50 Iconic Types of Chairs in Design History

Wassily Chair

Designed to mimic the curving shape of a bicycle handlebar, this type of chair has been a design staple since Marcel Bruer first constructed it. One of the best examples of Bauhaus design, furniture company Knoll (who owns the design) states that this chair was named for Wassily Kandinsky. He was known as an abstract painting pioneer and was a colleague of Breuer’s at the Bauhaus school.

Finnish American architect and designer Eero Saarinen famously hated the sight of many table and chair legs in a room, calling it an “ugly, confusing, unrestful world.” In an attempt to streamline these necessary supports, Saarinen developed the Tulip collection, which trades four legs for one central pedestal, supporting a sculptural seat reminiscent of its namesake flower. The chair has been produced by Knoll since 1957.

Related Story: How the Tulip Chair Revolutionized Furniture Design

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Hans Wegner Wishbone Chair

Wishbone Chair

In the 1940s, Danish designer Hans Wegner saw a series of photographs of Chinese tradesmen—and became fascinated with the chairs on which they were sitting. He set about creating his own version of the Ming chair, incorporating a curved, bent-wood armrest and the namesake back, which had a pronged wishbone shape that allowed for a more graceful silhouette. He introduced the chair with Danish manufacturer Carl Hansen & Søn, whose craftsmen perfected the 100 steps it takes to make, including the weaving of 395 feet of paper cord for its seat.

Related Story: Everything to Know About Hans J. Wegner’s Wishbone Chair

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Ming Chair

Ancient Folding Chair
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Given that the Ming dynasty ruled China from 1368 to 1644, a wide range of furniture styles emerged from that period. Toward the later years, the nation saw the production of intricate, carved wood furniture, much of it produced—thanks to discoveries in joinery—without the use of nails. The curved backs and folding seats of the Ming era would become especially influential in later furniture designs.

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Herman Miller Eames LCW Chair

Eames LCW Chair

After graduating from the prestigious Cranbrook Academy in Michigan, designer couple Charles and Ray Eames moved to Los Angeles, where they began experimenting with new materials and processes for making furniture. Part of this experimentation resulted in what they called the “Kazam! Machine,” a mechanism for pressing sheets of thin wood veneer together and bending them. The LCW Chair, introduced in 1946, is the result of this process—its back and seat are shaped to accommodate a sitter of any size.

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Herman Miller Eames Lounge Chair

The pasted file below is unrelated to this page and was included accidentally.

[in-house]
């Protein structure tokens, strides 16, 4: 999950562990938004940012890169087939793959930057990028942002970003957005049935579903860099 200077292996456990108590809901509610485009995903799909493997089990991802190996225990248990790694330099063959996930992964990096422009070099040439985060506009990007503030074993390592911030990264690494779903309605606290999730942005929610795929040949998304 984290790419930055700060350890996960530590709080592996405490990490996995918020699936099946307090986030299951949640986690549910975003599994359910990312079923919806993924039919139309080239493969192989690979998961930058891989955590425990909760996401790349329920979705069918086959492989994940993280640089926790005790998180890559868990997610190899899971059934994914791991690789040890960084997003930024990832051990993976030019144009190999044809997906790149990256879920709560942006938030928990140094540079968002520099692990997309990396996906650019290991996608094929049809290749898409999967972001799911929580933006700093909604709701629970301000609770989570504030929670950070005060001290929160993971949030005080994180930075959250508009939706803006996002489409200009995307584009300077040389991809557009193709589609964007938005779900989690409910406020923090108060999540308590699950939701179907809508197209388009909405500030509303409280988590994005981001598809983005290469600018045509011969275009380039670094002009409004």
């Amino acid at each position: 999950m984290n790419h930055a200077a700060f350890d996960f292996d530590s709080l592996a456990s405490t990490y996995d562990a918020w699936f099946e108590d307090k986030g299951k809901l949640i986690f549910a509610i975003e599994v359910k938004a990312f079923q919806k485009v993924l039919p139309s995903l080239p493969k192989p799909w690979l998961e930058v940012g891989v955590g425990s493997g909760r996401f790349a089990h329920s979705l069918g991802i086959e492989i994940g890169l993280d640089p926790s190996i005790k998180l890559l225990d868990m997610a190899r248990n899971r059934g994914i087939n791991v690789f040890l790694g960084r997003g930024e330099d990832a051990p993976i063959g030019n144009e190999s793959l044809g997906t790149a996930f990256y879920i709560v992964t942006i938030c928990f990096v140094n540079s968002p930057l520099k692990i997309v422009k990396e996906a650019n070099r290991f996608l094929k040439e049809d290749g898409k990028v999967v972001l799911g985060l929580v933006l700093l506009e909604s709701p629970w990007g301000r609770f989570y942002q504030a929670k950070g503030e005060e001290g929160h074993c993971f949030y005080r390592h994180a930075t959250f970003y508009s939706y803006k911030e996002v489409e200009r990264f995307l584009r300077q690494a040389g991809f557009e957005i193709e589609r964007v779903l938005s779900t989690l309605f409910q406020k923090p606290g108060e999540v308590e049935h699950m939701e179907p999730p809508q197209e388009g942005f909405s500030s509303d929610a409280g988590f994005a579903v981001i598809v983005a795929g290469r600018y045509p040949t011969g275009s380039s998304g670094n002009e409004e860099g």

Eames Lounge Chair

While the Eameses are best known for creating types of chairs that were inexpensive and could be easily mass-produced, their now-ubiquitous lounge chair and ottoman were the couple’s take on luxury. They endeavored to create the most comfortable chair possible, one that had the warm, worn feel of a “well-used first baseman’s mitt.” Herman Miller released the seat in 1956 in wood and black leather; it’s now available in a slew of upholstery options and finishes.

Related Story: The Story Behind the World-Famous Eames Lounge Chair

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1006 Navy Chair

You’ve likely seen this type of chair at your local big-box store: Widely knocked off, the original Navy chair was first introduced by Pennsylvania brand Emeco in 1944 for use on warships. It’s the result of a signature, 77-step (!) process in which welders melt recycled aluminum to form the sturdy, lightweight chair.

Panton Chair

In the 1960s, designer Verner Panton began to experiment with an innovative new product: plastic. Captivated by its flexibility, the Danish designer created a type of chair that looked more like a sculpture than furniture (but was also extremely comfortable). The result is the cantilevered, S-shaped Panton chair, which was the first ever molded plastic chair when it was released by Swiss manufacturer Vitra in 1967.

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Louis XIV Armchair

Louis XIV style walnut armchair
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The furniture from the reign of France’s Louis XIV—the ruler who oversaw the construction of Versailles—is characterized by intricate carving, rare wood, and heavy upholstery, like in this walnut seat with a dark brocade fabric. Telltale signs of Louis XIV-style chairs include straight backs, curved armrests, and crossed stretchers, which can either be H- or X-shaped.

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Morettis Yareli Armchair

Yareli Armchair